08/19/2010 02:36 pm ET | Updated May 25, 2011

How to Write a Grant

I've been reviewing a lot of grants applications (for federal agencies and private foundations) over the past year. I'm doing this because I think it will improve my own grant writing skills, and because I am extremely interested in what people "in the field" are thinking about. It is work that I enjoy and I hope to do more of it.

My general impression is that organizations chosen for funding have written well about deserving ideas, and they have answered the questions asked by the funding entity in an orderly and logical manner. Naturally, there are successful applications from organizations that are patently self-serving and slipperier than an eel in a barrel of snot. Mostly though, folks who get funded deserve to be funded.

Applications that routinely fail are from organizations that don't seem very connected to the work they propose to do. It is apparent that they haven't involved a worker bee in planning, designing, or otherwise thinking through how the work will get done, and there is a kind of soullessness in the way that objectives and budgets are developed; they don't really seem to have a real relationship to the project's beneficiaries.

I have -- more often than I care to admit -- been guilty of trolling for bucks for the sole purpose of feeding the company's machinery. I've never felt good about it, but I've done it because I recognize that the machine has to be fed if it is to be able to "help" folks downstream. But funding development that is done solely for the benefit of the machine is a sign that the organization's values and ethics are in critical condition.

More to the point, grant writers and reviewers, like me, almost always see through these values and ethics challenged organizations at a glance. Sophisticated opportunists use lots and lots of words, pages, charts, graphs, and letters of support that never quite say anything. Simpler opportunists just need a job or a job for a pal -- which is okay -- but to do what and for whom often remains a mystery. Some of these organizations do slip by and get funding, but the implemented projects are almost always a waste of the funder's time and money.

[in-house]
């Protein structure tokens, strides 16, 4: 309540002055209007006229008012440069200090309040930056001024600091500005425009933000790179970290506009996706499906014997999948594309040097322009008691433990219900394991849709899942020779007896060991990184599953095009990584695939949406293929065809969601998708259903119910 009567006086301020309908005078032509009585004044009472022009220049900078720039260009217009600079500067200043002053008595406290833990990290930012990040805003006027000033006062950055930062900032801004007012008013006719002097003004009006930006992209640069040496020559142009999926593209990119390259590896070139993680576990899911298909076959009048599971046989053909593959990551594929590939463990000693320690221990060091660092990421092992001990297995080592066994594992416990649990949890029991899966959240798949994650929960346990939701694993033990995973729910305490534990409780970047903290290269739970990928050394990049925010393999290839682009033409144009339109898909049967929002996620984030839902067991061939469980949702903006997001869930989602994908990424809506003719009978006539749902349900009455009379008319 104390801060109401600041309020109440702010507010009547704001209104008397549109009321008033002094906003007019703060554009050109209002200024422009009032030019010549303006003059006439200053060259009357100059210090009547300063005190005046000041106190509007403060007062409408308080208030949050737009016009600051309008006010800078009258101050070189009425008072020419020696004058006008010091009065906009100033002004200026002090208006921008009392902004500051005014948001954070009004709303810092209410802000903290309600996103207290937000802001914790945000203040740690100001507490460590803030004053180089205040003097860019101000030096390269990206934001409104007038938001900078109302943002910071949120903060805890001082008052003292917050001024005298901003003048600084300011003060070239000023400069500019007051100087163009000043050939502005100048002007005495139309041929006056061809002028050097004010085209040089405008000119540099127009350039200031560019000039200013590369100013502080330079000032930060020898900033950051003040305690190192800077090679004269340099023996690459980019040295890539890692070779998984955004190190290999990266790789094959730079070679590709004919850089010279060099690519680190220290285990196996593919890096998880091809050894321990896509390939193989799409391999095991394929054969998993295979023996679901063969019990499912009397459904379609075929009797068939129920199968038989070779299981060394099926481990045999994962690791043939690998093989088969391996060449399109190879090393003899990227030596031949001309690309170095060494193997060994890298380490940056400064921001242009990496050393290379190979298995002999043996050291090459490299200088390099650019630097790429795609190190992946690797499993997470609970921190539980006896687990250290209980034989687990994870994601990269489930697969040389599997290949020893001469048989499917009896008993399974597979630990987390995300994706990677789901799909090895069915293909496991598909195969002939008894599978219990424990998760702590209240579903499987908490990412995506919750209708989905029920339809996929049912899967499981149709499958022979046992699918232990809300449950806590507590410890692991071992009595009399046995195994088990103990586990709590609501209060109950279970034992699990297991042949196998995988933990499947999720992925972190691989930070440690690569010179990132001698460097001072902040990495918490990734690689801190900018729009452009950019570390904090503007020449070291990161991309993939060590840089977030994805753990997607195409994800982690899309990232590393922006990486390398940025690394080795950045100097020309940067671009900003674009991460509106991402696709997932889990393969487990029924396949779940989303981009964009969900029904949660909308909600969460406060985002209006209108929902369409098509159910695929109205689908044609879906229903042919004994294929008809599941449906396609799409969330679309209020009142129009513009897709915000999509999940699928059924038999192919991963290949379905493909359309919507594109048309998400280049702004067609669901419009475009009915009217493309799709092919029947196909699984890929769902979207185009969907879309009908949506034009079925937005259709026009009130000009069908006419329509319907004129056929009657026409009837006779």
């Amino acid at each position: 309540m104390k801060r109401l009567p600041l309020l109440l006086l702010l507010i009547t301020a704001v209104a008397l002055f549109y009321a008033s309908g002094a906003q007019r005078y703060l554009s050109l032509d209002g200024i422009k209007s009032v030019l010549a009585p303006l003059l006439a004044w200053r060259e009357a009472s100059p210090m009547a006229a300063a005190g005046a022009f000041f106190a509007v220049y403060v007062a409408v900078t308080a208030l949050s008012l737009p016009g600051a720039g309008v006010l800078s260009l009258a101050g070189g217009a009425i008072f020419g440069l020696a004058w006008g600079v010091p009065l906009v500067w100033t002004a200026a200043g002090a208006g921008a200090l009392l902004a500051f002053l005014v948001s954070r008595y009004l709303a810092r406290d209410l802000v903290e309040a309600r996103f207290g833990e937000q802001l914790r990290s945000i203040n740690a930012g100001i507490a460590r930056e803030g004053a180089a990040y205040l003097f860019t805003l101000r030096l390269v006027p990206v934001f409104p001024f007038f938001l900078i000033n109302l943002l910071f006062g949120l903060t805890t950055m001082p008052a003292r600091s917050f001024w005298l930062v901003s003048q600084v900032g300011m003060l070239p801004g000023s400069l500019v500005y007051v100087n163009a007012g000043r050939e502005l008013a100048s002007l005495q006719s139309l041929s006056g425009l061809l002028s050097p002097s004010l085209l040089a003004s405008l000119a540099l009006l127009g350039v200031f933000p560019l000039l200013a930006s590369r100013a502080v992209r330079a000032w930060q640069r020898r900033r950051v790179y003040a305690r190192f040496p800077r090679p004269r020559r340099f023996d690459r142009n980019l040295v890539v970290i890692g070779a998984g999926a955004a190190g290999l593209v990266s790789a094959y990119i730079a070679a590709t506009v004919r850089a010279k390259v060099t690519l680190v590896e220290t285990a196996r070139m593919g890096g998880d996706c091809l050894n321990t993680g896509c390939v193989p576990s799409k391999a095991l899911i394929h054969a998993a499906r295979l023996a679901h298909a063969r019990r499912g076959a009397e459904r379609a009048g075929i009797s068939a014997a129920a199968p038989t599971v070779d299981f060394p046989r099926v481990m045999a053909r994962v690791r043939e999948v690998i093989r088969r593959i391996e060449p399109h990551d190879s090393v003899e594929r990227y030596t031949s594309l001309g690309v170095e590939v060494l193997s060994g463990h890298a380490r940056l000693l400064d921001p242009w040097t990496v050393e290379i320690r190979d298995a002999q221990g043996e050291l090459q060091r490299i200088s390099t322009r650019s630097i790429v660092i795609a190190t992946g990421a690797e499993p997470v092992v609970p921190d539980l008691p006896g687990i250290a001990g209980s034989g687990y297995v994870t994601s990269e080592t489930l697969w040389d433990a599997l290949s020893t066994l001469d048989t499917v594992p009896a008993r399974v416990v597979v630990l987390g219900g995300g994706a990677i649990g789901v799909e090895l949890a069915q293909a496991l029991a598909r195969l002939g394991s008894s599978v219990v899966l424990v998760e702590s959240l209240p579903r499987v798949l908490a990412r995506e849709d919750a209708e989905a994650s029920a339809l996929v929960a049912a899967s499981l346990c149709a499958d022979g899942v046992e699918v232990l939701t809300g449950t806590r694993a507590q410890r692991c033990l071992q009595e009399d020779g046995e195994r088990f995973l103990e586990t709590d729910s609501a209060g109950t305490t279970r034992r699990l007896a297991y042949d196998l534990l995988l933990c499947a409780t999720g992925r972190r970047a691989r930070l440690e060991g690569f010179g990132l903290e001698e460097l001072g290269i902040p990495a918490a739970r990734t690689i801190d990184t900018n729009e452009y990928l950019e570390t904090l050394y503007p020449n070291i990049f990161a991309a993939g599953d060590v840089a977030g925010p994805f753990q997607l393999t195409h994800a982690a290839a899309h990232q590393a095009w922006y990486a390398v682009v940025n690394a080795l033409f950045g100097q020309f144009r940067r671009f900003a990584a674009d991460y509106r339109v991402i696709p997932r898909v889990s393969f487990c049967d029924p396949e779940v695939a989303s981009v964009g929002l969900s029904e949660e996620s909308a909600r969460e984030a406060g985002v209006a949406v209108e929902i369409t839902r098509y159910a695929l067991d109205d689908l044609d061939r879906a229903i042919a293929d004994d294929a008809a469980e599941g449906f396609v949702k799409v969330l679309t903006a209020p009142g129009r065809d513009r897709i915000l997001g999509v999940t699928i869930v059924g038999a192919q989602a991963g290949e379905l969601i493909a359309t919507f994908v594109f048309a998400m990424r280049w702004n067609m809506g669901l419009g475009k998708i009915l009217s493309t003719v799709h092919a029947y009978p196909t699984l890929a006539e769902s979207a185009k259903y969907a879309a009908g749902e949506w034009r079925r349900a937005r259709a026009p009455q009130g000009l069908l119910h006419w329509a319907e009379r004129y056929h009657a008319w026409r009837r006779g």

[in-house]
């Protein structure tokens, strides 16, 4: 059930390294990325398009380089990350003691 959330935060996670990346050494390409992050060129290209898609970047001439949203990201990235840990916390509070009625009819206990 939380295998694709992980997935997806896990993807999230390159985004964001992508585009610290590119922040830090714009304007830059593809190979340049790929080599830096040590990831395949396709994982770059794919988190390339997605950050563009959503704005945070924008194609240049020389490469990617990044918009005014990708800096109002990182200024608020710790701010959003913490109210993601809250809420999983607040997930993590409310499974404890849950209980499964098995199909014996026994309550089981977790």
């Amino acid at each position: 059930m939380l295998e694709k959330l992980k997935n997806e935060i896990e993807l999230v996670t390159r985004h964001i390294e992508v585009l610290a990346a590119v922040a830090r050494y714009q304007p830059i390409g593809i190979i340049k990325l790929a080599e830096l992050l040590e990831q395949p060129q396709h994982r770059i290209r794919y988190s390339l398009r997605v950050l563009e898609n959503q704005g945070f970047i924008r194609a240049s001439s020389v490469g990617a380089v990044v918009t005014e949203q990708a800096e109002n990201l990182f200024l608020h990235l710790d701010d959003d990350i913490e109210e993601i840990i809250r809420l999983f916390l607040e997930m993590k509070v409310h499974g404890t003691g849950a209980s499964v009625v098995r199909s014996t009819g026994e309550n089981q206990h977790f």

So what does a deserving application look like? There are five characteristics of a worthwhile project:

First, the applicant has a passion for the work it proposes to do -- and knows that work intimately. They are able to communicate excitement about the potential rewards and benefits of the project, and how the project contributes to the wider community.

Second, the applicant's enthusiasm is harnessed to thoughtfulness. Their application demonstrates that they have thought for a long time about what it is they want to do, and why, and that their thinking includes ideas and opinions from the people who will do the work, and from the people who will benefit from the work.

Third, the applicant's idea is sustainable and scalable, and that the funding received is just seed capital for a better, brighter, and maybe bigger future for the proposed idea. The application demonstrates that they want to do the work over the long haul; that the work proposed is their "life's work."

Fourth, the applicant can demonstrate a cost benefit ratio that clearly shows what the good results of the project will cost on an individual beneficiary basis. If the project is a community garden, for example, the applicant should be able to estimate the value of the garden's production and divide the value by the number of gardeners (beneficiaries). Continue the analysis by comparing the gardener outcome to the overall cost of the project. There are certainly other, non-monetary benefits to a community garden, but these too should be stated in measureable terms.

Fifth, the applicant accurately describes the organization's stage of development -- ranging from grassroots and start-up stage to mature, savvy, and institutional -- and proposes work that it has the capacity to do, depending on its stage of development. The early stage organization should identify essential helping and mentoring partner agencies, while the well-founded institution should identify how its experience translates into lower administrative costs.

There are many other "rules' for grant writers. Among them are to thoroughly answer the questions asked by the funder, follow the application's format, and to make sure that the funder is the best target for the project that is proposed. But the ultimate, long-term success of any organization's development efforts really depends on knowing who it serves, and to passionately care about why.